On September 1, 2018, a City of Arlington, Texas police officer pulled over O’Shae Terry for an expired registration tag.
After approaching Terry’s side of the vehicle, the officer smelled marijuana, and went back to her patrol car, leaving Terry and his passenger, Terrence Harmon, with officer Bau Tran, who was standing next to the passenger side of the vehicle. After a few minutes, including some chitchat about the weather, Terry decided to end the traffic stop, and started to roll up his windows.
In response, Tran grabbed onto the passenger side window with his left hand, and climbed onto the vehicle’s running board as he reached into the vehicle with his right hand. Immediately after, Tran withdrew his right hand and reached for his service weapon.
Two seconds after Terry started the engine, and one second after Terry took his foot off the brake to pull away, Tran shot Terry.
To stop the vehicle, Harmon had to remove his dying friend’s leg from the gas pedal and apply the brake with his hands. Terry later died at the hospital.
Terry’s mother and Harmon brought suit against Defendant Tran and the City of Arlington. The district court dismissed their complaint.
It held that Tran was entitled to qualified immunity because he had not violated Terry’s Fourth Amendment rights, despite the fact that Tran deployed deadly force where Tran himself was not in immediate danger at the moment he fired, nor were any members of the public.
It held that the law was not clearly established, despite the fact that this Court (in 2009) observed, in the context of a case involving a failed vehicular traffic stop and a deadly shooting, that “[i]t has long been clearly established that, absent any other justification for the use of force, it is unreasonable for a police officer to use deadly force against a fleeing felon who does not pose a sufficient threat of harm to the officer or others.” Lytle v. Bexar Cty., 560 F.3d 404, 417 (5th Cir. 2009).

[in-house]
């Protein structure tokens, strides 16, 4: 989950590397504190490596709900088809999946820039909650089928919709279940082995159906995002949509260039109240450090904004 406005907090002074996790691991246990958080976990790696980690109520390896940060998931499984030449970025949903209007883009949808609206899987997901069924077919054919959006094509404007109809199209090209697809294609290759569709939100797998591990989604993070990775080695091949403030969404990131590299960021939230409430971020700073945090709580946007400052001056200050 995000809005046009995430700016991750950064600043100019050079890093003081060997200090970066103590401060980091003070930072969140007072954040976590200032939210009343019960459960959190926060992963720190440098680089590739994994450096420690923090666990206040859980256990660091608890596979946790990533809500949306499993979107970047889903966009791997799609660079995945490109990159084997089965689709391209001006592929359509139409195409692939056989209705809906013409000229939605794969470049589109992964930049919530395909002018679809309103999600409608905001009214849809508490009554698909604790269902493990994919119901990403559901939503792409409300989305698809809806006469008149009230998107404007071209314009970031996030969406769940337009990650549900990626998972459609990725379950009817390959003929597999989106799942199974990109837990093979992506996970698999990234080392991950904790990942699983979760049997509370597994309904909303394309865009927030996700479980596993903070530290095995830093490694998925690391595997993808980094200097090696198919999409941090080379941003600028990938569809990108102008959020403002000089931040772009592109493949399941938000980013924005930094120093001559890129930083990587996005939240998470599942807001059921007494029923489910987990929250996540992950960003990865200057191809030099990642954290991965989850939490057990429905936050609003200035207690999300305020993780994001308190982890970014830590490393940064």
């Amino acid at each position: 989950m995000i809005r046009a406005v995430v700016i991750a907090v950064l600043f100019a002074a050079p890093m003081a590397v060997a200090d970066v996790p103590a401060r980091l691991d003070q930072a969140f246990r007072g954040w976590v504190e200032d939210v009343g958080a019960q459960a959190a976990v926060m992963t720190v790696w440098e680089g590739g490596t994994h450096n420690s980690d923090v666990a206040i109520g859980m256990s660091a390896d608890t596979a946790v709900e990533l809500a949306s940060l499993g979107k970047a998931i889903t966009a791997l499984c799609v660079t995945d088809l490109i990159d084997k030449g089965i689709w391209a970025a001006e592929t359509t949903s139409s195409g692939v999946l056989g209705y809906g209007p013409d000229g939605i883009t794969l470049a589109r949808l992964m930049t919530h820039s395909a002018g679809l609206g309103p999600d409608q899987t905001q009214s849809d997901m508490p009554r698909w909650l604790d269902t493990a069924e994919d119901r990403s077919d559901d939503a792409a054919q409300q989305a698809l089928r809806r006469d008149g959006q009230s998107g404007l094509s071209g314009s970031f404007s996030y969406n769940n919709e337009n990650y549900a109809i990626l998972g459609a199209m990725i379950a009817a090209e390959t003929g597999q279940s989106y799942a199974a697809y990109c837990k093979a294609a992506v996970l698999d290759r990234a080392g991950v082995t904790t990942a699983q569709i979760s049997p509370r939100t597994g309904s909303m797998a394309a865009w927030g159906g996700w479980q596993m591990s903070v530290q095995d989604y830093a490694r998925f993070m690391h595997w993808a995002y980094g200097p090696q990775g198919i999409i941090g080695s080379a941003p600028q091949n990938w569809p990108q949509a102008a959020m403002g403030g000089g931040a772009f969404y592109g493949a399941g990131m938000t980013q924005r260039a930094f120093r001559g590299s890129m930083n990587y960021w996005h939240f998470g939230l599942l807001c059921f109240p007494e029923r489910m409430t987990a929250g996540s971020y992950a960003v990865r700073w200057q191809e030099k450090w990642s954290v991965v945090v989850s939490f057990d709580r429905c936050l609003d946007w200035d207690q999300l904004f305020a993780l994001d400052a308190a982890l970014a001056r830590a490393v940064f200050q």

The district court held that Harmon could not bring a Fourth Amendment claim against Tran, despite the fact that he was in the vehicle to which Tran intentionally applied force, and Harmon stopped the vehicle in response to that force. And it held that Plaintiffs’ municipal liability claims failed, despite their allegations of the Arlington Police Department’s customs of not disciplining Tran for his repeated bad, often violent, behavior and of using excessive force, in particular against Black men.
We are appealing all of these decisions to the U.S. Court of Appeals for the Fifth Circuit with co-counsel McEldrew Young Purtell & Merritt. The Cato Institute filed a brief in support of our position, arguing that the doctrine of qualified immunity is untethered from any statutory or historical justification.